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Iowa’s Hidden Silicon Valley

Posted March 11, 2024

Matt Insley

By Matt Insley

Iowa’s Hidden Silicon Valley

“Data centers [have] reached a breaking point due to massive power consumption,” says Paradigm’s chief technology expert Ray Blanco.

“Rapid growth in internet traffic and cloud computing has led to skyrocketing energy demands for data centers around the world,” he says. 

“As more data is created, processed and stored, the power needed to operate massive banks of servers and infrastructure keeps increasing.

“According to the International Energy Agency, data center electricity requirements are projected to rise from 1% of total electricity demand to 8% by the end of the decade.

“And with new applications like high-definition video streaming, internet of things sensors and artificial intelligence becoming widespread, data center power usage just keeps escalating,” says Ray. 

“Cooling these facilities is also enormously energy intensive, further driving up electricity consumption.”

The cooling alone is something Ray reported last fall — as it pertains to water usage — when he said: “ChatGPT is thirsty… 

IOWA

“This explosion of AI adoption is rapidly accelerating the computing power needed in data centers, with the computing power for AI systems doubling every two–four months,” he says.

“Ultimately, next-generation optical interconnect technology will need to play a major role in curbing power usage. Otherwise, data center expansion risks being seriously constrained by energy availability, costs and environmental impacts.

“The solution to this problem comes from Mother Nature herself… 

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Your Rundown for Monday, March 11, 2024...

Energy’s Mother Nature-Inspired Solution

“There’s technology that’s already been developed,” Ray says, “using groundbreaking organic (carbon-based) electro-optic polymer materials that can bring blazing-fast internet speeds and, very importantly, solve the speed crunch in data centers.”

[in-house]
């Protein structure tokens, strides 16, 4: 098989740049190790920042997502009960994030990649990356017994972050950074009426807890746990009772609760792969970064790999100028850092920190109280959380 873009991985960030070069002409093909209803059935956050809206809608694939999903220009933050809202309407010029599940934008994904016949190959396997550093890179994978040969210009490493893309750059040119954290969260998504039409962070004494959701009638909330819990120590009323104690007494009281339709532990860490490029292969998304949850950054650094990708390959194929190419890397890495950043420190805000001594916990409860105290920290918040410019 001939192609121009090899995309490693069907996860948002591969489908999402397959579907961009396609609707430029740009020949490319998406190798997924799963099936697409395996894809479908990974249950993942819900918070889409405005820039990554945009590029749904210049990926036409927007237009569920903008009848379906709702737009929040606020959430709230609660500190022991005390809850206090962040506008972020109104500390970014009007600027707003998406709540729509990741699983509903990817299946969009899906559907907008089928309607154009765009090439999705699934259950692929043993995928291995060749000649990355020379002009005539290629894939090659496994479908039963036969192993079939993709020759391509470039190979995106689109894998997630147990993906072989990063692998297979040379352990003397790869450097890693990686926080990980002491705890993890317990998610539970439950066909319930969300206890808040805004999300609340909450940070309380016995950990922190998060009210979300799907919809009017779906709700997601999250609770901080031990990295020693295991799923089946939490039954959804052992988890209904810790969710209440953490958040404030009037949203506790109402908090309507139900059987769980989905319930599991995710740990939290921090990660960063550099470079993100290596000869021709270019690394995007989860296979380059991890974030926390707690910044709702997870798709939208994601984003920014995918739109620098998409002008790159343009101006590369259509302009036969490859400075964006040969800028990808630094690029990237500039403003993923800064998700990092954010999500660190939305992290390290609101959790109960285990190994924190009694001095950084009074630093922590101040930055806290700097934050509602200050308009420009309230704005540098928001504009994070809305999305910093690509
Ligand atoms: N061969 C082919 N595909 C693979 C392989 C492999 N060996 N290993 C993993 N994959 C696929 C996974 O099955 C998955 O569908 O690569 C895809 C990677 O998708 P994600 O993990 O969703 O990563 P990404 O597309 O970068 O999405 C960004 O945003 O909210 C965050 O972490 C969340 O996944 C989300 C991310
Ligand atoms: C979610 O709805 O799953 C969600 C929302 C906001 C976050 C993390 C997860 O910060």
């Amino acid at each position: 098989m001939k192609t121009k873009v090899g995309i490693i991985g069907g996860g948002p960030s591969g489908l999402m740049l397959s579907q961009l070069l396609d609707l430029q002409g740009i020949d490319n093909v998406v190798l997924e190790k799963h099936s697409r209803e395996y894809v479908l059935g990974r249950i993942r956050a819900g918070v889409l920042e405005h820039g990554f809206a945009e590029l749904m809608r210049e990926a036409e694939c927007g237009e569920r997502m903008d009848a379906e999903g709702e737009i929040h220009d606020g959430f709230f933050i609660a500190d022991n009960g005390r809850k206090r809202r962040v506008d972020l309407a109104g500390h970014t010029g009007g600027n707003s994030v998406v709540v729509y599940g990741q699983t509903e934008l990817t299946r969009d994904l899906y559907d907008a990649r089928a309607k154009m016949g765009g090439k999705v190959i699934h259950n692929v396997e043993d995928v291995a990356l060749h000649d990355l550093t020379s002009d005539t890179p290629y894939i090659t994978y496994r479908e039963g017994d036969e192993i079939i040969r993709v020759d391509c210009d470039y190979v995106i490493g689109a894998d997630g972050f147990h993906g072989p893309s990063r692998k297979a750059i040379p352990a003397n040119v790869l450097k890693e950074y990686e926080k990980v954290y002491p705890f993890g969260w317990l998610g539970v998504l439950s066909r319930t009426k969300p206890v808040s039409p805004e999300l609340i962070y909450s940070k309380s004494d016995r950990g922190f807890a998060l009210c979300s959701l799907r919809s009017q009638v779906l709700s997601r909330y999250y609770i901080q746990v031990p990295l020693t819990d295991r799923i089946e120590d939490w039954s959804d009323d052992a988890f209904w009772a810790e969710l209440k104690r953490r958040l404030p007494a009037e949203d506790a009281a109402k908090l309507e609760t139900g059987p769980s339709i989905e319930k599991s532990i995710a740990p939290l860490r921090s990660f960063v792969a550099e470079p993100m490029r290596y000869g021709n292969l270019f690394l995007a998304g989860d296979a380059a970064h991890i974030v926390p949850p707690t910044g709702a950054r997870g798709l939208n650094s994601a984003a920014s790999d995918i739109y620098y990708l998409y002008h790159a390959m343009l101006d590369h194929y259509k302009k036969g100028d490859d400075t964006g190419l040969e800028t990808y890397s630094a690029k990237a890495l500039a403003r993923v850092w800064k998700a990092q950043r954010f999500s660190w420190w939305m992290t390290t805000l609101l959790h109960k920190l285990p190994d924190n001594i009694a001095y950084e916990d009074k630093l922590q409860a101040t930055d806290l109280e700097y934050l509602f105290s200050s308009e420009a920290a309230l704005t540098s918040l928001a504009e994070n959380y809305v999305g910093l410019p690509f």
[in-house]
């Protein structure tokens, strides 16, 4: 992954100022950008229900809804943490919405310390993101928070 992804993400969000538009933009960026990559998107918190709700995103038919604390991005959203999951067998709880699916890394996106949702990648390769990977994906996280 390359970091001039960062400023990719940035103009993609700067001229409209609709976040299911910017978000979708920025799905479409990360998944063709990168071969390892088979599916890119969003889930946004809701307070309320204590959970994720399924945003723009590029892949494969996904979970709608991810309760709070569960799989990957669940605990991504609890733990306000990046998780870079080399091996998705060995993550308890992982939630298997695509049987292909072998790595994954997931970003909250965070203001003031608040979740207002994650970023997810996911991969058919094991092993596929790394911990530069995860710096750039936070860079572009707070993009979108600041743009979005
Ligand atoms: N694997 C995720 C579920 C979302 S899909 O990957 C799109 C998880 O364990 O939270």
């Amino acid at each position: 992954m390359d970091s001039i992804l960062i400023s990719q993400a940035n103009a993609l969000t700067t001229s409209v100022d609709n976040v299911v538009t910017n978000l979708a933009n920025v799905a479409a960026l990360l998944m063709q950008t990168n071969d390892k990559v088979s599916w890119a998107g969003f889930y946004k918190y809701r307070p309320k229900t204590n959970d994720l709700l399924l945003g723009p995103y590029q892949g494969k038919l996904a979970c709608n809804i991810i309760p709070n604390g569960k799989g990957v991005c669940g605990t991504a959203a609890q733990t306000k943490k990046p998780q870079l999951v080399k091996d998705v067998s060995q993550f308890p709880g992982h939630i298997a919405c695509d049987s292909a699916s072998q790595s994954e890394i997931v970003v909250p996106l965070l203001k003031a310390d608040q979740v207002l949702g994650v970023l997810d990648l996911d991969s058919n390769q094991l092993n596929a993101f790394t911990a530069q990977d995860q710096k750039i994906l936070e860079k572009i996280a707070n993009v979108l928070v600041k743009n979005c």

By the way, another stop in ‘flyover country’ (and I don’t say that disparagingly) wants to become another technology hub. This Ohio city has an extensive history with polymers already… 

Emilia Tweet

“Novel polymers allow for high-speed light modulation in photonic devices — devices that use light, rather than electricity, to move data,” he says.

  • “These tiny chips can then be used in next-generation transceivers, the key components that transmit data through fiber-optic networks
  • “Pulses of light are sent through glass fibers carrying vast amounts of data at the speed of light. Transceivers contain lasers that convert electronic data from servers into optical signals
  • “On the receiving end, photodetectors in the transceivers convert the light back into electronic signals.”

Ray adds: “Organic polymer materials can modulate the laser light at incredibly fast speeds of up to 800 gigabits per second or more. This allows much more data to be transmitted through networks.

“The combination of high speed, low power, small size, stability and flexible materials makes polymer electro-optics very compelling solutions for next-generation circuits and data communication.

“And they’re solutions that are urgently needed,” Ray concludes.

Market Rundown for Monday, March 11, 2024

The S&P 500 is down 0.20% to 5,110. 

Oil is down 1% to $77.20 for a barrel of WTI. 

Gold is up 0.15% to $2,182.50 per ounce, according to Kitco. 

Bitcoin exceeded its record high this morning: the crypto’s currently up almost 4% to $71,775

Send your comments and questions to, feedback@newsyoucanacton.com

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